They didn't call themselves communist. They had communist parties, which were ostensibly dedicated to the goal of achieving communism - eventually, sometime in the future.

As Soviet joke went, a party lecturer holding a class on dialectic materialism in a remote village said to the audience: "Cheer up, comrades! Communism is on the horizon!"

One of the peasants in the audience raises his hand and asks a question, "Comrade, what is a horizon?"

The lecturer answered, "A horizon is an imaginary line where the sky and the earth seems to meet, which always remains the same distance from us as we walk towards it."

Comment: Re:let me correct that for you. (Score 1) 590

While some countries liked to CALL THEMSELVES communist, they were not.

None of those countries actually called themselves "communist", they were all "socialist". Union of Soviet Socialist Republics, for example. Communism, just as you say, was a label for a hypothetical future society that was just around the corner, kinda like fusion.

The one place where you'd see actual communist countries mentioned was in Soviet sci-fi. E.g. in Strugatsky brothers' Noon Universe, its early stages see an economic and scientific competition before the remainder of the Western world, headed by the USA, and the USCR - Union of Soviet Communist Republics - a result of the merger of all socialist states, with USSR and China as two cores, once communism was achieved in them.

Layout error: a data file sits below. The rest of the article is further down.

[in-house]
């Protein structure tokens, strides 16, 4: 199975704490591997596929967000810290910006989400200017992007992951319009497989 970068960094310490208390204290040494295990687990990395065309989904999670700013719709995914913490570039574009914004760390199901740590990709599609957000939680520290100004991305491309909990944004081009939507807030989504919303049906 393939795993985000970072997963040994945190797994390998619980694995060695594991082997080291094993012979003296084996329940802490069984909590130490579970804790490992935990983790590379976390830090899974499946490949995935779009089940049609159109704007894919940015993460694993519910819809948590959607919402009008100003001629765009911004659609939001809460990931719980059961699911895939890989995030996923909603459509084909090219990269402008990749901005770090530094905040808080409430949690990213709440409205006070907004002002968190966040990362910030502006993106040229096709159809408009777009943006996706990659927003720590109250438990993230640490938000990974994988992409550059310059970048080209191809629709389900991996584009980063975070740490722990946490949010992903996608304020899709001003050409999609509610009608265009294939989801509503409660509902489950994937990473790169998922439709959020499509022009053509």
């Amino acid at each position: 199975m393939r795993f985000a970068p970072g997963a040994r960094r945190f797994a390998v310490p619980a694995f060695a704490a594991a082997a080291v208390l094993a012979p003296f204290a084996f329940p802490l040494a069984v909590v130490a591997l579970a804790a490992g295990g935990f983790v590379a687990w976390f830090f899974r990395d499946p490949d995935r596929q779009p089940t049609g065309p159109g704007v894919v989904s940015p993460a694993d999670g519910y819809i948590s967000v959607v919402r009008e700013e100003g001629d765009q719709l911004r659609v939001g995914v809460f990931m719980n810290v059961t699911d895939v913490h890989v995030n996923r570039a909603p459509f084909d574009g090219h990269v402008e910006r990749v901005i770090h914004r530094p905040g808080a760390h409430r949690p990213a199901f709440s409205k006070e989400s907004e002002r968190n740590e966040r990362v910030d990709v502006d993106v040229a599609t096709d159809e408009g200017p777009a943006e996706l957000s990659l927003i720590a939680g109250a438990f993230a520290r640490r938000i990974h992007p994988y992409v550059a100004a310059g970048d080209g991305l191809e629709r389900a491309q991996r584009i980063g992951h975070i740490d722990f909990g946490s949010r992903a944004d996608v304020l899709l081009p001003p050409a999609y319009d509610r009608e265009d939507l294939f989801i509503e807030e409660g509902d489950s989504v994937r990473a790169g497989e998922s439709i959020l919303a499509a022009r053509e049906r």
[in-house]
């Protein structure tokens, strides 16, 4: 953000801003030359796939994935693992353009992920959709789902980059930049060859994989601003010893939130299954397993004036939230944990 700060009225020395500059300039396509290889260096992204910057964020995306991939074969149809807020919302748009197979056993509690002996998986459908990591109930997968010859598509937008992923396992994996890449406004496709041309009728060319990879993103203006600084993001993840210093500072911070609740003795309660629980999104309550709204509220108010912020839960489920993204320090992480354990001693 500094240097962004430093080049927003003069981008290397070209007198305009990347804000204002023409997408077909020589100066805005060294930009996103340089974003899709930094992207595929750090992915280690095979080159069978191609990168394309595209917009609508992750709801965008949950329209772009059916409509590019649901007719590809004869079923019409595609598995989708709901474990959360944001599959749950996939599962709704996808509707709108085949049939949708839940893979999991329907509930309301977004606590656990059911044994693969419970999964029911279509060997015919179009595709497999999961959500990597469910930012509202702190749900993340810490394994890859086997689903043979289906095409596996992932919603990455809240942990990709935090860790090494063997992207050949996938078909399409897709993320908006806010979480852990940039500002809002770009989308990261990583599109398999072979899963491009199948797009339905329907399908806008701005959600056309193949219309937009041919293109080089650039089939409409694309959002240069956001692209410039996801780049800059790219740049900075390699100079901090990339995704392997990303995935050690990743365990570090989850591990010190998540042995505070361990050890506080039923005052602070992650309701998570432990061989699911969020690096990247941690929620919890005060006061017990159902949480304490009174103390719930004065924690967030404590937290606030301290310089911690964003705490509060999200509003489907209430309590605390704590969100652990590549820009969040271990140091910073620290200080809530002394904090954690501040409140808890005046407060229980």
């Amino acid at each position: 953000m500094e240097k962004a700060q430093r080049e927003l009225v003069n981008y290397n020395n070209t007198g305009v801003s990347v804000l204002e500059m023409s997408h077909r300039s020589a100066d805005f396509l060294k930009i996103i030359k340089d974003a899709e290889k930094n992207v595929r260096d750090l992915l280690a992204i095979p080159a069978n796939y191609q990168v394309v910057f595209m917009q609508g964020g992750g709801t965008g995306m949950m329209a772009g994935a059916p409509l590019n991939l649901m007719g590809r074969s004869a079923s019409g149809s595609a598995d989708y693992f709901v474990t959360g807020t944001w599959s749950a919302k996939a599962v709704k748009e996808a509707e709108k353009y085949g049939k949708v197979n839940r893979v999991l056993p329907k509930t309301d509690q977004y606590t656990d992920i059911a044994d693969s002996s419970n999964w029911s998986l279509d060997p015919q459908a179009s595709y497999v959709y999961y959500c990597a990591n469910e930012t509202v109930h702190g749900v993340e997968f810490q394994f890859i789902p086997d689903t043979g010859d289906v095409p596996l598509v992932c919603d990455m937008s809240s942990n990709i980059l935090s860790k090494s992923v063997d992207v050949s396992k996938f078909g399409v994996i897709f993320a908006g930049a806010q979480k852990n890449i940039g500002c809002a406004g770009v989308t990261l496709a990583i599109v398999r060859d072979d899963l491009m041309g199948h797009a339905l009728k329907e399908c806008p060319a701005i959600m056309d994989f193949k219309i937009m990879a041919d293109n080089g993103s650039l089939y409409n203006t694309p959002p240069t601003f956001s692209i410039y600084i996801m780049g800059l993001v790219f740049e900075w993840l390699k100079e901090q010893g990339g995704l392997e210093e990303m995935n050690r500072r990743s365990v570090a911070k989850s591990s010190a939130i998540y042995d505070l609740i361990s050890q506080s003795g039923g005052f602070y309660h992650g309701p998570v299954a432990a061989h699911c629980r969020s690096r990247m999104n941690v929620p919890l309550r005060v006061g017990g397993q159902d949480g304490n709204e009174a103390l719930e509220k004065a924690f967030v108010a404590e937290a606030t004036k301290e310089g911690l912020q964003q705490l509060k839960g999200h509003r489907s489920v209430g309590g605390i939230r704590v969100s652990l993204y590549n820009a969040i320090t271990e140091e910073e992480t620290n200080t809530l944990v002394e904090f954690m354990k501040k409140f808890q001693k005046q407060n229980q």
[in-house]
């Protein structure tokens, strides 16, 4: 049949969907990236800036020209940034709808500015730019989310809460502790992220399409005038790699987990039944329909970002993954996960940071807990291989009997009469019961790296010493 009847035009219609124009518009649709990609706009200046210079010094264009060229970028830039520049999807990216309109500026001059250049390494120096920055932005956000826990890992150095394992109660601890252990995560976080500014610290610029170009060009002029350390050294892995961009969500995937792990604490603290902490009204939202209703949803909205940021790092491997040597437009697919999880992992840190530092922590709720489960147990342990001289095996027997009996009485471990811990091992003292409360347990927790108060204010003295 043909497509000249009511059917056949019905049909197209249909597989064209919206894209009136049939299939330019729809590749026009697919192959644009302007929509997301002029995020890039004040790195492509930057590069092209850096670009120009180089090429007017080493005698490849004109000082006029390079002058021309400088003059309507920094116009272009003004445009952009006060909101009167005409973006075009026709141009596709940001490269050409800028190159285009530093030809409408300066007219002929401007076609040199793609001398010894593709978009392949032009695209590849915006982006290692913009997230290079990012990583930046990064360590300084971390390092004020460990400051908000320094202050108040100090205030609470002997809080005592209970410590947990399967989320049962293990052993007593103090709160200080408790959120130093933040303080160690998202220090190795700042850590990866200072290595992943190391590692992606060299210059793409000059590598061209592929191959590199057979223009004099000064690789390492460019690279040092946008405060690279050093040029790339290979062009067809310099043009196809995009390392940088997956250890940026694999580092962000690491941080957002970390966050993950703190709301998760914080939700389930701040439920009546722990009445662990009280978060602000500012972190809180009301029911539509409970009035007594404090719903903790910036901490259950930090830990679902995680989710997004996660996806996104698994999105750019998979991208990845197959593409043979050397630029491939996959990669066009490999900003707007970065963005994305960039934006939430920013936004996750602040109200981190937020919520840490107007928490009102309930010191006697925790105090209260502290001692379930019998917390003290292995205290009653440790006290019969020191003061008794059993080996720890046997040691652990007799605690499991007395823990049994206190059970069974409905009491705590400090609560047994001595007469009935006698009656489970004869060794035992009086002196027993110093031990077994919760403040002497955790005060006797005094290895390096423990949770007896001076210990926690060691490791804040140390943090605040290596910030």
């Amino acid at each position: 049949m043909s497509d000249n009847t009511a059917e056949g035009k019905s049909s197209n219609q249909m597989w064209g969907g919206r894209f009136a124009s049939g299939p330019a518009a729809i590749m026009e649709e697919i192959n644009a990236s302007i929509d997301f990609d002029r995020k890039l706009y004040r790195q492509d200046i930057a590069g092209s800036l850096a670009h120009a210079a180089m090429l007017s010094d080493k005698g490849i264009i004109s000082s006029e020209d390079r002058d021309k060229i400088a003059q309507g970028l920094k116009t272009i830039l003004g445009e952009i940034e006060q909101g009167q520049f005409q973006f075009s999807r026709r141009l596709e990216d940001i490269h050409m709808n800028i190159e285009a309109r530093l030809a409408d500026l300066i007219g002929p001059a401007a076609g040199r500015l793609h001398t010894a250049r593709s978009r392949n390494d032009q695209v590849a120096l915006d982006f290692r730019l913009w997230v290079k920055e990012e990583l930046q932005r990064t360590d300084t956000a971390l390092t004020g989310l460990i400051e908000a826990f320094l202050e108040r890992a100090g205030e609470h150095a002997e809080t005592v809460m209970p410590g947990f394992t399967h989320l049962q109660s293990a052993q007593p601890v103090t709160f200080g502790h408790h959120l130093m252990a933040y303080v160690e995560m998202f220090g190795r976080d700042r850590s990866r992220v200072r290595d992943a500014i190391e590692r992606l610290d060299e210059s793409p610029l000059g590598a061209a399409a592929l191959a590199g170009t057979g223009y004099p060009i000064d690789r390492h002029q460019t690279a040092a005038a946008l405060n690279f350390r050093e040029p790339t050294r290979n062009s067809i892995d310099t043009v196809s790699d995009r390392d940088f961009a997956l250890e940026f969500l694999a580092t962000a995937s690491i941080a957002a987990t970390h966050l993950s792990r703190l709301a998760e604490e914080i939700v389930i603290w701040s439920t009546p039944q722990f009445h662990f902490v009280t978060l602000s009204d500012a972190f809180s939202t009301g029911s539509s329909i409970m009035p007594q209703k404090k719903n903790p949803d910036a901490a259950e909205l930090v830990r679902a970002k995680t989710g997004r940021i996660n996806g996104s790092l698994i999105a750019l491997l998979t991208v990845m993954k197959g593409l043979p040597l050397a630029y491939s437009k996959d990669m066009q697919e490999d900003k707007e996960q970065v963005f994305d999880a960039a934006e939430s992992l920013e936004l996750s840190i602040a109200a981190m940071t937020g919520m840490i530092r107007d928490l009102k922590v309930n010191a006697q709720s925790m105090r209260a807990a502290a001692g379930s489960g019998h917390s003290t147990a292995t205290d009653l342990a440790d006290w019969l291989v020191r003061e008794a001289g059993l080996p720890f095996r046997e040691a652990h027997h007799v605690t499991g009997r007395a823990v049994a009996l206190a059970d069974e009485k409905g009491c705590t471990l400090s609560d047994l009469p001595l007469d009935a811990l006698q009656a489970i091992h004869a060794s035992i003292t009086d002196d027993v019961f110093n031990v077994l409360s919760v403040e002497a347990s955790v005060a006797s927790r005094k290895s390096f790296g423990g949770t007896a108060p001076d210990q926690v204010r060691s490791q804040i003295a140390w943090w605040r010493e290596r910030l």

Comment: Re:let me correct that for you. (Score 1) 590

Yup. The supreme irony is that capitalism did create the conditions for its own demise, as Marx predicted. Where he was wrong is the conditions themselves - he thought that communism would come first, and post-scarcity would only become feasible later. Turned out it's the other way around. Wait and see.

Comment: Re:The problem is... (Score 1) 186

You mean the theocrats that are always talking about bringing the US back to its "christian" roots?

These guys don't need smallpox, because they're doing just fine with plain old JDAMs and Tomahawks.

OTOH, when you're equally insane but don't have billions of dollars to piss off on making things go boom, you might start considering extreme but cheap options.

"You don't go out and kick a mad dog. If you have a mad dog with rabies, you take a gun and shoot him." -- Pat Robertson, TV Evangelist, about Muammar Kadhafy